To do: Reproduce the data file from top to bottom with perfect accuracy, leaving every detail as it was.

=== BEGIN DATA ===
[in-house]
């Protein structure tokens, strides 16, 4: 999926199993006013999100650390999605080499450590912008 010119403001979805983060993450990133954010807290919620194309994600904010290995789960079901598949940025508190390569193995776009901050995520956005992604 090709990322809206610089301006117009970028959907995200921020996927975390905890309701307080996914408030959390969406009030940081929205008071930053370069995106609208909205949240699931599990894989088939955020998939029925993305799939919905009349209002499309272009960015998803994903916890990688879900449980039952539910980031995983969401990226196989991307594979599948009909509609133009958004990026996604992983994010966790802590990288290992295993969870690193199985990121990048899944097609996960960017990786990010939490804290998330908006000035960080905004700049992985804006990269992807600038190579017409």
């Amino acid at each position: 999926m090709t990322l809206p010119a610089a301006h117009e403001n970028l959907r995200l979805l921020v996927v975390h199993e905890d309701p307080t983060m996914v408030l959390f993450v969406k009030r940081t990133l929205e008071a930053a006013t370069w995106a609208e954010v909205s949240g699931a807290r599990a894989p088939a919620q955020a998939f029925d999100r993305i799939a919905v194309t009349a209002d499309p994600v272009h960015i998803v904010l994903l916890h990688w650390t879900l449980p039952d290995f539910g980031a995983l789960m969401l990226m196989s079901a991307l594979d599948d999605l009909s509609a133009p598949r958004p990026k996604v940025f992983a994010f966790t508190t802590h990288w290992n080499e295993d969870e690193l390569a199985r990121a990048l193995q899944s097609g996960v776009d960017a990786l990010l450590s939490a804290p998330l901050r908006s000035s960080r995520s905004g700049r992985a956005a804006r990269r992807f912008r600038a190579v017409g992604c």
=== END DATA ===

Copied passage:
[in-house]
């Protein structure tokens, strides 16, 4: 999926199993006013999100650390999605080499450590912008 010119403001979805983060993450990133954010807290919620194309994600904010290995789960079901598949940025508190390569193995776009901050995520956005992604 090709990322809206610089301006117009970028959907995200921020996927975390905890309701307080996914408030959390969406009030940081929205008071930053370069995106609208909205949240699931599990894989088939955020998939029925993305799939919905009349209002499309272009960015998803994903916890990688879900449980039952539910980031995983969401990226196989991307594979599948009909509609133009958004990026996604992983994010966790802590990288290992295993969870690193199985990121990048899944097609996960960017990786990010939490804290998330908006000035960080905004700049992985804006990269992807600038190579017409």
């Amino acid at each position: 999926m090709t990322l809206p010119a610089a301006h117009e403001n970028l959907r995200l979805l921020v996927v975390h199993e905890d309701p307080t983060m996914v408030l959390f993450v969406k009030r940081t990133l929205e008071a930053a006013t370069w995106a609208e954010v909205s949240g699931a807290r599990a894989p088939a919620q955020a998939f029925d999100r993305i799939a919905v194309t009349a209002d499309p994600v272009h960015i998803v904010l994903l916890h990688w650390t879900l449980p039952d290995f539910g980031a995983l789960m969401l990226m196989s079901a991307l594979d599948d999605l009909s509609a133009p598949r958004p990026k996604v940025f992983a994010f966790t508190t802590h990288w290992n080499e295993d969870e690193l390569a199985r990121a990048l193995q899944s097609g996960v776009d960017a990786l990010l450590s939490a804290p998330l901050r908006s000035s960080r995520s905004g700049r992985a956005a804006r990269r992807f912008r600038a190579v017409g992604c």